Language is not static!
It is constantly changing and evolving. One of the means through which such evolution occurs is the softening of the language in relation to a controversial topic. Softer language tones down the harshness of reality. It works so well that the pro-marijuana movement has embraced it. You might even say that softer language has helped propel the movement.
As more states have adopted medical cannabis and advocates are pushing for nationwide decriminalization, the words and terms adopted by the pro-marijuana movement have changed. No one should be surprised by it. The same thing occurs with every movement involving something people disagree over.
When Marijuana Became Cannabis
One of the first attempts to soften pro-marijuana language was making the word ‘cannabis’ mainstream. By the way, the attempt was quite successful. When state leaders talk about medical cannabis for example, they are talking about marijuana consumed as a medicine. So why not just refer to marijuana?
The word ‘marijuana’ has negative connotations attached to it. Sympathetic lawmakers and marijuana activists looking to get medical cannabis ballot propositions passed want to avoid such connotations. So instead of talking about marijuana, they talk about cannabis. Yet the change in terms doesn’t change reality.
Utah’s S.B. 137 Medical Cannabis Amendments, a bill that made it through during the 2023 legislative session, is careful to define terms so that there’s no ambiguity. Section 26-61 a-102, line 183 explicitly states that “Cannabis means marijuana.”
Hemp Is Cannabis, Too
Utah lawmakers define the word ‘cannabis’ as meaning ‘marijuana’ for the purposes of making sure the law is clear. That is not necessarily wrong in as much as marijuana is a type of cannabis. But so is hemp. Furthermore, hemp is federally legal while marijuana is not.
To avoid confusion, lawmakers and pro-marijuana advocates talk about hemp and cannabis as though they are two separate things. They are not. From a biological standpoint, they are one and the same.
Still, the word ‘marijuana’ has been replaced by the less accurate ‘cannabis‘ in order to soften the language and avoid the negative connotations marijuana brings to the table. To someone who appreciates the exactness of language, it’s not right. But softening the language is a fact of life.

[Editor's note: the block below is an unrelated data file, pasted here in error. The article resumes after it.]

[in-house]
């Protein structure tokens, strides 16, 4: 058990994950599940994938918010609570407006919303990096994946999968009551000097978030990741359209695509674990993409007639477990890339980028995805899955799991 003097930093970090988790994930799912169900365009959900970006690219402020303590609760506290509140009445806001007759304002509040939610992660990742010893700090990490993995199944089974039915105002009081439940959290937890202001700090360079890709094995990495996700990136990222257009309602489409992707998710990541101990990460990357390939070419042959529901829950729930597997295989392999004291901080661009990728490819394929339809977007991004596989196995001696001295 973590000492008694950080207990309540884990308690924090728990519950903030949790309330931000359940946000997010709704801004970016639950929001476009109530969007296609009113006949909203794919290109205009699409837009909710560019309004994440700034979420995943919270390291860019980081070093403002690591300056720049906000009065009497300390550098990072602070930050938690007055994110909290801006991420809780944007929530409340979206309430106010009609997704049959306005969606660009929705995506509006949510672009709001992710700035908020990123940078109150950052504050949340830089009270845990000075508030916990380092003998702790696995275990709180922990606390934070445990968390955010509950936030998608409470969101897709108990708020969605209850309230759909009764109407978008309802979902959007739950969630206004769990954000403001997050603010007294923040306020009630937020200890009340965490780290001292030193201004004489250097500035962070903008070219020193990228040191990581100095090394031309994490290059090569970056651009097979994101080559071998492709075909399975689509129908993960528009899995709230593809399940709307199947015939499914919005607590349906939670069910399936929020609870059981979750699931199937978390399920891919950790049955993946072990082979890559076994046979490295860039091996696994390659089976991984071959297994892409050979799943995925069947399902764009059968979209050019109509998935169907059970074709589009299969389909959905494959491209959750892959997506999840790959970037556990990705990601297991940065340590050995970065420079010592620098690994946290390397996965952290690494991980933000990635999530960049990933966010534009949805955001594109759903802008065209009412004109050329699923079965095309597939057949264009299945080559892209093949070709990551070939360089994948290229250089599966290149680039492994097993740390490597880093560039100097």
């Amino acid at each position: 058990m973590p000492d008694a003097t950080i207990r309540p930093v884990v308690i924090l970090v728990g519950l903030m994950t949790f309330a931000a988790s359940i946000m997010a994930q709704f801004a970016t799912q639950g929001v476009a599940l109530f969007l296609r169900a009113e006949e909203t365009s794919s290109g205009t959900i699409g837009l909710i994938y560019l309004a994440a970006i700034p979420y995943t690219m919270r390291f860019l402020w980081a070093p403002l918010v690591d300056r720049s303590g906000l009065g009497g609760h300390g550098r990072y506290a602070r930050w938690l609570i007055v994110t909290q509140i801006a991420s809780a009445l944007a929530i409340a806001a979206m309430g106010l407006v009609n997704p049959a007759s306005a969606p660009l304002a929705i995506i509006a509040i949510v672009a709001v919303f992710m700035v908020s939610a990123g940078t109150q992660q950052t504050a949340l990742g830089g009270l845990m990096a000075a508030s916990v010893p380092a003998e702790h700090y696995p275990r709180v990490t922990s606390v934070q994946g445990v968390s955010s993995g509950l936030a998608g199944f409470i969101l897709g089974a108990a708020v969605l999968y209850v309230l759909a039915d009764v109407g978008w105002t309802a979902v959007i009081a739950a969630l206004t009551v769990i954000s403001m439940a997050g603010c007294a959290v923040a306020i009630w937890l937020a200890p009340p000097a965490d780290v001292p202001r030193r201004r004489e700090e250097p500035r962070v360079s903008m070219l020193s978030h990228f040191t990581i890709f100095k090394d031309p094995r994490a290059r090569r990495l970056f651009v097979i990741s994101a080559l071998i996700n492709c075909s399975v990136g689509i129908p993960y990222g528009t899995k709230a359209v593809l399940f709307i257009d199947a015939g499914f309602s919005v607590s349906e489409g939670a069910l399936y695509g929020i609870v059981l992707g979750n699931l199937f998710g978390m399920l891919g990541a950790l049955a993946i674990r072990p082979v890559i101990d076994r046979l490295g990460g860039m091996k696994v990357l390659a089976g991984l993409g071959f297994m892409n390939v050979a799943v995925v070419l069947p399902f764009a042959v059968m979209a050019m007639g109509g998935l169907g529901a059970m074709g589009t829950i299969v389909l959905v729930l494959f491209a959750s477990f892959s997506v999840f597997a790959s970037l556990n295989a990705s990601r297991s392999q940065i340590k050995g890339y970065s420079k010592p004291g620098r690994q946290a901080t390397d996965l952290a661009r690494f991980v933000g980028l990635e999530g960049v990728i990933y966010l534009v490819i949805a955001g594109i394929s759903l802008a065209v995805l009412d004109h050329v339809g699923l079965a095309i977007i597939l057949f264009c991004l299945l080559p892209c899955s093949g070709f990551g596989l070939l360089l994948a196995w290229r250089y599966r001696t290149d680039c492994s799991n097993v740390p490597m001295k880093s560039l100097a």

In Utah, pharmacies like Beehive Farmacy near Ogden, UT don’t sell marijuana despite the fact that state law says they do. Instead, they sell medical cannabis. It sounds nicer and takes the edge off.
Recreational Use Is Now Adult Use
Another example of softening the language is referring to recreational use as adult use. What’s the difference? Semantics. Here’s the thing: A 25-year-old medical marijuana patient is just as much an adult as his 24-year-old friend who uses marijuana recreationally. So the term ‘adult use’ is really just a mirage.
‘Adult use’ is more palatable than ‘recreational use’ to pro-marijuana advocates. Why? Because the culture inherently knows that the recreational use of any psychotropic substance is sketchy.
You Want to Get High
If you are using marijuana recreationally, you’re doing so because you want to get high. The culture wants that to be okay. But imagine someone saying he is going down to the corner bar because he wants to get drunk. His desire to get drunk is no different than his neighbor’s desire to get high. But drinking just to get drunk is perceived negatively in our culture.
Pro-marijuana advocates continue to change the terms. The point here is not to say whether it’s right or wrong. It is what it is. And because pro-marijuana advocates have softened the language, they have been able to reach more people with their message.